South Koreans who wish to send money to their families in North Korea will be required to get government approval in advance under a revised law, Seoul’s Unification Ministry said Monday.
All remittances between the South and North, including investments or aid to the North from an overseas corporation set up by a South Korean citizen, will require government approval, according to the revised law on inter-Korean exchange and cooperation, aimed at increasing transparency of the cross-border exchanges.
So far, only payments for commercial transactions were subject to obtain government permission in advance, raising concerns that it was hard to track other kinds of cash flow into North Korea.
North Korean defectors who have settled in the South or members of families separated by the border after the 1950-53 Korean War have occasionally remitted money to their kin in the impoverished North through bank accounts in third countries such as China.
But under the new law taking effect in the second half of this year, South Koreans are obliged to get government approval before sending or passing on inheritance to their family in the North. There will be exceptions, however, for remittances of small amounts for basic living costs or medical costs of their kin in the North.
If a corporation established by a South Korean citizen in a third country plans to invest in the North, the South Korean proprietor will now have to report to the Seoul government in advance.
South Koreans planning to send goods purchased in third countries to the North will also have to attain government permission.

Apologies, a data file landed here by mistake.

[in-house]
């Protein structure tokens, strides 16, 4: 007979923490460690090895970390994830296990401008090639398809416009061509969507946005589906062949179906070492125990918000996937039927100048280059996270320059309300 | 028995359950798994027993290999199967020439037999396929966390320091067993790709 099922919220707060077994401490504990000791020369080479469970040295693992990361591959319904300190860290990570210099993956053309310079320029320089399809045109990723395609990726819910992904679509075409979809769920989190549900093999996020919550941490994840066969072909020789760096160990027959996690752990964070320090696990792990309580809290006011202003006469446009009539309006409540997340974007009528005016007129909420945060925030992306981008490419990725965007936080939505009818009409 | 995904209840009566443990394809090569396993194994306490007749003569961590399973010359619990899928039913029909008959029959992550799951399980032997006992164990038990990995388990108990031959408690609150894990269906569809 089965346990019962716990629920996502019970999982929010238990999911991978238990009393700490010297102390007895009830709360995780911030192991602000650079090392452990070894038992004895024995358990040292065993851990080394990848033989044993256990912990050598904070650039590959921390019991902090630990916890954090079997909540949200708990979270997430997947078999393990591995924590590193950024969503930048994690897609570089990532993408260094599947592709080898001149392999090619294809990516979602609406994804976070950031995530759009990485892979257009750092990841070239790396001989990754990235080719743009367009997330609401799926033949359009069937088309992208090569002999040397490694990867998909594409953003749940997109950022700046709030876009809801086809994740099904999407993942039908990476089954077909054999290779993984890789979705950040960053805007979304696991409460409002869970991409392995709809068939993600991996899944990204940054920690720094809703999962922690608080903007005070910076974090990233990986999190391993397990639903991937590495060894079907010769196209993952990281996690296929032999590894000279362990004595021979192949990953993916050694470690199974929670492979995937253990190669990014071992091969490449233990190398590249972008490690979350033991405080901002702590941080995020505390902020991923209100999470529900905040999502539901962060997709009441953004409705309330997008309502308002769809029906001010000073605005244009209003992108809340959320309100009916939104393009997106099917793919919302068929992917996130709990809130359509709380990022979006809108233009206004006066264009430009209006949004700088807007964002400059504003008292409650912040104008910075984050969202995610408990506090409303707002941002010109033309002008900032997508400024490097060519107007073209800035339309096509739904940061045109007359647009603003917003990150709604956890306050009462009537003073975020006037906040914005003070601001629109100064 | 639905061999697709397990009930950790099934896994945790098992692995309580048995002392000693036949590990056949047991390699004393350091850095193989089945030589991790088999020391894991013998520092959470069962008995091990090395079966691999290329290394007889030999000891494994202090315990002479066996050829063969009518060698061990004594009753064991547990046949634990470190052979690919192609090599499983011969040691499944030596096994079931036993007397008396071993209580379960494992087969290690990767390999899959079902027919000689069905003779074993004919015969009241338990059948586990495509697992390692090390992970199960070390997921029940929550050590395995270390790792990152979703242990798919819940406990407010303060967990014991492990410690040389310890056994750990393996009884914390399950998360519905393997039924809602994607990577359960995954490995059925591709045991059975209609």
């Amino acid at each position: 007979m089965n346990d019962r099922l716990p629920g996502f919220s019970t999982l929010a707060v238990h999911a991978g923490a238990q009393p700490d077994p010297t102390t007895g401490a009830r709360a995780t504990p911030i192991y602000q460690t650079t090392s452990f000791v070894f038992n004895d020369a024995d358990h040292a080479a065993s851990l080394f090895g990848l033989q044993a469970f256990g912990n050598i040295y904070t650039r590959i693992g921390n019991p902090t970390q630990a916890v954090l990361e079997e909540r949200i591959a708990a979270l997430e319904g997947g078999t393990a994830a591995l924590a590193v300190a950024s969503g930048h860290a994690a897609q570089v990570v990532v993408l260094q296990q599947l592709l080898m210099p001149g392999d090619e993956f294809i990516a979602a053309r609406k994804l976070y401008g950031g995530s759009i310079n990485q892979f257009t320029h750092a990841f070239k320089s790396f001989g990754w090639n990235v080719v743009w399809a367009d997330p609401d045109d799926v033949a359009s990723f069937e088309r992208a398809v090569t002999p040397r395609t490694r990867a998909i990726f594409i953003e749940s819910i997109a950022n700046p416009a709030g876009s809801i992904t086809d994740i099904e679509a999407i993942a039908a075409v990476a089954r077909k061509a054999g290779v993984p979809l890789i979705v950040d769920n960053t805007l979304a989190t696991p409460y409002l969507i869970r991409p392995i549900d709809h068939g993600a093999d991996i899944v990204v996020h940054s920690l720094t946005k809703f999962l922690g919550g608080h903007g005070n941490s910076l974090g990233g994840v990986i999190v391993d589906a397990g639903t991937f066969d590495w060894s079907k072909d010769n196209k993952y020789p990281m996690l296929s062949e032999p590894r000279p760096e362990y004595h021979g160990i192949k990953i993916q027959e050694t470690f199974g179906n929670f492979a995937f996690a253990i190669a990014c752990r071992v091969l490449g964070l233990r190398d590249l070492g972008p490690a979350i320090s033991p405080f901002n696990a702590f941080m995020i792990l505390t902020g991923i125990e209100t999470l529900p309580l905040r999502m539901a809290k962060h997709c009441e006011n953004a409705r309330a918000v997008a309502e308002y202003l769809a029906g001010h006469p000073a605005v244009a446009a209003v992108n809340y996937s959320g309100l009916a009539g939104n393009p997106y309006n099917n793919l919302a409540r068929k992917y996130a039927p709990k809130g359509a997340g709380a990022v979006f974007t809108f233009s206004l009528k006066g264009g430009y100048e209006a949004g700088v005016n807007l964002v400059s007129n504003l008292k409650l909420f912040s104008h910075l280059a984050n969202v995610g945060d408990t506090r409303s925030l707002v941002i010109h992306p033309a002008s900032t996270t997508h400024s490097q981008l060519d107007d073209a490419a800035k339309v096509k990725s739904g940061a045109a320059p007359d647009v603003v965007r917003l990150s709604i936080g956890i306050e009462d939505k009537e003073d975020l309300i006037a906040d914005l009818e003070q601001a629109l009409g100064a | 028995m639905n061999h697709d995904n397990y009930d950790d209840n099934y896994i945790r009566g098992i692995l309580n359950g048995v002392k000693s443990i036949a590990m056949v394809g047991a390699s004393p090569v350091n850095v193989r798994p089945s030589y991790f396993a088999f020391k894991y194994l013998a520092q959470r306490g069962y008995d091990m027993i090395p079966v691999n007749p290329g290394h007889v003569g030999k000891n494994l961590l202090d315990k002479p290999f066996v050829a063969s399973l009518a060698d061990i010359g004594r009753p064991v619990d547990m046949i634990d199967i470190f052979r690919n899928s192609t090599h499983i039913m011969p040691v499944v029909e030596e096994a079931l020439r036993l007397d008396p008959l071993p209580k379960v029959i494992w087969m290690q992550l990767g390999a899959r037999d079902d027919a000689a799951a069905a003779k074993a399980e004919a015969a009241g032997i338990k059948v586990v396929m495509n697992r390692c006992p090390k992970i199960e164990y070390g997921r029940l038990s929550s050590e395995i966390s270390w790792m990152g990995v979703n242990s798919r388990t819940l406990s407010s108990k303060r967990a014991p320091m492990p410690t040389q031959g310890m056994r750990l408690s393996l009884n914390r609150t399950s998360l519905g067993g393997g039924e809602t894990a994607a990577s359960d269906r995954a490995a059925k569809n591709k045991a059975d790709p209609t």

A South Korean Christian aid group recently sent flour, bought in China through a Chinese nongovernmental organization called Amity Foundation, to North Korea.
South Korean companies trading with entities in the North will also be required to register, under the new law.
“Between 700 and 800 companies are believed to have records of trade with the North so far, but only 580 have been confirmed so far in a survey conducted after the May 25 regulation (on inter-Korean exchanges) last year,” a ministry official said.
“The others have either stopped doing business in the North or have gone out of contact, making it hard for the government to keep track.”
The ministry plans to set up a state-funded agency to support inter-Korean nongovernmental exchanges at all times.
So far, the ministry has allocated financial aid to support inter-Korean exchange to selected non-profit organizations once or twice a year.
By Kim So-hyun (firstname.lastname@example.org